We had the good fortune of connecting with Rebecca Payne and we’ve shared our conversation below.
Hi Rebecca, why did you decide to pursue a creative path?
I knew from a young age that I wanted to do something creative with my life. As a kid I preferred watching Bob Ross and cooking shows to cartoons and was very fortunate to have parents and teachers who nurtured those interest in me. I find nothing more satisfying than losing myself in the creation of something, be it in the studio, kitchen, or garden. The creative process taps into a part of the brain that feels stimulating and meditative all at once. It’s hard to describe, but to be honest, I don’t think I ever had a choice. I’ve worked in many creative fields in my life, from art education to film, as well as fashion and interior design, and find them all rewarding in different ways, but the ultimate goal has always been to support myself as an independent artist which is where I have put my focus for the past few years.
Let’s talk shop? Tell us more about your career, what can you share with our community?
My work is primarily figurative, as I love studying people, and have always been drawn to the human form. My earlier work was more realistic, but over time, I have simplified my shapes in an effort to capture emotion over likeness and speak about universal truths. It has taken me a long time to put my work out into the world, but I am proud to say that as of last year I have gallery representation and am selling work on a regular basis . One thing that I found intimidating is the pressure on artists, (of all genres), to find a “niche” and never waiver from it. I think this is partly a symptom of our mass market culture, but creative people, like everyone, are continuously evolving and shouldn’t be expected to rehash iterations of the same idea exhaustively. I get stuck sometimes worrying if a new body of work will be well received, but I remind myself that letting other’s expectations paralyze me is creative death. I would much rather have my work out in the world than collecting dust in the corner of the studio. That’s far more devastating than any negative feedback I could receive.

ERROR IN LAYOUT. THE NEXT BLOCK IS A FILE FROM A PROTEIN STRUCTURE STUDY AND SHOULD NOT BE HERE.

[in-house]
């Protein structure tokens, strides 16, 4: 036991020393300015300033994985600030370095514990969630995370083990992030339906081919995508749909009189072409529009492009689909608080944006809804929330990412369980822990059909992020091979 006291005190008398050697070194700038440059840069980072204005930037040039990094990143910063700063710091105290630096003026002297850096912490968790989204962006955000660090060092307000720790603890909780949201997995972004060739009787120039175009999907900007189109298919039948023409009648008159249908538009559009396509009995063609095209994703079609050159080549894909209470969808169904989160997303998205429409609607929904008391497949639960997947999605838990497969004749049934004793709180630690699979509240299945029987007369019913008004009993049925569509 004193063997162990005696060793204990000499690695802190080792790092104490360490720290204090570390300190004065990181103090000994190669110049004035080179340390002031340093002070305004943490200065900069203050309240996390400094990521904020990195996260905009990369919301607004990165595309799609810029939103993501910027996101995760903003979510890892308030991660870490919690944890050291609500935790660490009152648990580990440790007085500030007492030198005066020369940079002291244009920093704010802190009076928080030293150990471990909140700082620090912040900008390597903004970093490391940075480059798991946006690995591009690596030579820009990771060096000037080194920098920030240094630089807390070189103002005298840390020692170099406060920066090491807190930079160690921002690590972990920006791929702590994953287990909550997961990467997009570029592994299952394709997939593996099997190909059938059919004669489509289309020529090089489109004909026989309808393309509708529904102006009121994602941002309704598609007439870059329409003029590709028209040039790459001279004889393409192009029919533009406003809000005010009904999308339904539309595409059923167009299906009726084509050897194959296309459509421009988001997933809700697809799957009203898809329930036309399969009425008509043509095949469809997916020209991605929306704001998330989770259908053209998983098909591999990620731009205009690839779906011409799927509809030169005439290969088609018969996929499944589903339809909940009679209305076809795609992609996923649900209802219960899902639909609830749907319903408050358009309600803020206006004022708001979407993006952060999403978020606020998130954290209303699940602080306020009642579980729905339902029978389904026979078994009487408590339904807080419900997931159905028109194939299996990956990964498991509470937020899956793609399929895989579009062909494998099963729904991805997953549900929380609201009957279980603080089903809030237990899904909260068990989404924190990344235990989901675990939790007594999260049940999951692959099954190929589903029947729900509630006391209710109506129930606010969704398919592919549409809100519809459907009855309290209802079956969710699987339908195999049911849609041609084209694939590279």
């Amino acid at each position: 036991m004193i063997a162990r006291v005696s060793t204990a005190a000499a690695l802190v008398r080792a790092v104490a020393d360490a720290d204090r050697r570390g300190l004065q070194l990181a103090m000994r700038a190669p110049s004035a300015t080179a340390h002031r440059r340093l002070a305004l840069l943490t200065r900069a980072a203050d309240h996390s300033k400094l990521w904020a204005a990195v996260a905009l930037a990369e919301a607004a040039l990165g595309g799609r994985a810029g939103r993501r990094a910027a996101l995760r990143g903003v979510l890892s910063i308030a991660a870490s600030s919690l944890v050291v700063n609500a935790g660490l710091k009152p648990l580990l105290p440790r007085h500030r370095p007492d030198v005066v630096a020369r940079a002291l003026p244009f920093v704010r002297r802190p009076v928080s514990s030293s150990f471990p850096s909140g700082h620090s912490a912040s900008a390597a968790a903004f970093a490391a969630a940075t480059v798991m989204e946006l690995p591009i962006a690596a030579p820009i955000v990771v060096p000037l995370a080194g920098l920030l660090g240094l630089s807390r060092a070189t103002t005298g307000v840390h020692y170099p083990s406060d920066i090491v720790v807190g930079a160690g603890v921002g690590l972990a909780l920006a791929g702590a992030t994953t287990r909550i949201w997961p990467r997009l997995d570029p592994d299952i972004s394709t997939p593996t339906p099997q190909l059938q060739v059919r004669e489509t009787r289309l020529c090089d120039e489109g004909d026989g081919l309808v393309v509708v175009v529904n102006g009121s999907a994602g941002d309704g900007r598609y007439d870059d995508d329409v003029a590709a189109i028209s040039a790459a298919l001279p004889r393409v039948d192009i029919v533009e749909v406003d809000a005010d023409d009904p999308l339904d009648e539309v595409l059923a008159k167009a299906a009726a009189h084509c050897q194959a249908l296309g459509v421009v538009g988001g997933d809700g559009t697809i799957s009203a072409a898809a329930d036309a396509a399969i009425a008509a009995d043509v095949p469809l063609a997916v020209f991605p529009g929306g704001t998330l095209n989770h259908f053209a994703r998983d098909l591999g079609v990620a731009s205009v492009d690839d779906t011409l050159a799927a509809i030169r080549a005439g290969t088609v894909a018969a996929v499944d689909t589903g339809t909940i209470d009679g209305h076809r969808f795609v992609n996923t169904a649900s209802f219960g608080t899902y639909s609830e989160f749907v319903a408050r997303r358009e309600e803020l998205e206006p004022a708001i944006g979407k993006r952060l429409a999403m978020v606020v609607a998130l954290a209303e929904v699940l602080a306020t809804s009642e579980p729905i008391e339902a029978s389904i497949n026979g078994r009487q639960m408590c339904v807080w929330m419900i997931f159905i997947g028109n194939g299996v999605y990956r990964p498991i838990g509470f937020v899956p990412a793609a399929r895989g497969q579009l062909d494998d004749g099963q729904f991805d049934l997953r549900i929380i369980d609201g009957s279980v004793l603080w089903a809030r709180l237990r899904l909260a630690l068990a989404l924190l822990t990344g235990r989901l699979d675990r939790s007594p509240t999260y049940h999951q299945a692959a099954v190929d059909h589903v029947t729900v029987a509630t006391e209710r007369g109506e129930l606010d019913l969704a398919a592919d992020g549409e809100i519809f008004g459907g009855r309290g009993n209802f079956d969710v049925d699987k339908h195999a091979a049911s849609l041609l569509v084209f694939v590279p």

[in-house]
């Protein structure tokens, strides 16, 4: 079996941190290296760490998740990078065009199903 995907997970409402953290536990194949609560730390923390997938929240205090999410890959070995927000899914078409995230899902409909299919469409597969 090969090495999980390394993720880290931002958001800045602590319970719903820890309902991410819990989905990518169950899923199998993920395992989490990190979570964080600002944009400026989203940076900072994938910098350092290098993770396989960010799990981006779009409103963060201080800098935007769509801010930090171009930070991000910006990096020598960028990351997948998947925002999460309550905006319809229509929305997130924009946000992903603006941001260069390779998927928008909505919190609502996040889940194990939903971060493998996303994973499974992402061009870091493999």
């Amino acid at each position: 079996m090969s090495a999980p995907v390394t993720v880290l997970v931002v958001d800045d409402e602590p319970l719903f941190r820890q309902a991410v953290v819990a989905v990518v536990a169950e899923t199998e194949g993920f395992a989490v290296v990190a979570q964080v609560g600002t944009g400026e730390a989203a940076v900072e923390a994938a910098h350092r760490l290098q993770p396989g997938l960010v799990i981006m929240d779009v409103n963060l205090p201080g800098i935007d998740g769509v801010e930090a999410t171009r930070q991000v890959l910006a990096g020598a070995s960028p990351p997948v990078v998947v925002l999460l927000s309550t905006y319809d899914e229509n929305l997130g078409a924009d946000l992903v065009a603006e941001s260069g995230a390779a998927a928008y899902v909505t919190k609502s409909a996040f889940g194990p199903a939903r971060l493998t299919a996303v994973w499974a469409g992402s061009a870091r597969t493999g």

Let’s say your best friend was visiting the area and you wanted to show them the best time ever. Where would you take them? Give us a little itinerary – say it was a week long trip, where would you eat, drink, visit, hang out, etc.
Atlanta is such a dynamic and diverse city with an incredible food scene. For a full day, I would suggest brunch at General Muir, a trip to the High followed by a stop at Highland Row and Youngblood Boutique. Then, an early evening stroll through Oakland Cemetery, oyster happy hour at Kimball House, followed with drinks at 8 Arm. Finally, if you really want to make it a night to remember, pop on over to the Clermont Lounge.
Shoutout is all about shouting out others who you feel deserve additional recognition and exposure. Who would you like to shoutout?
There are countless people in my life who have impacted my creative journey. From primary school teachers who uplifted me with a kind word or simple acknowledgement, to fantastic professors in college who I still call on to this day. I am also blessed with incredible mentors in my adult life. Strong women who offer continuous guidance and encouragement, and of course, some amazing friends that have shown up to events and supported me by purchasing and sharing my art. I wish I could name them all, but the list would be quite long.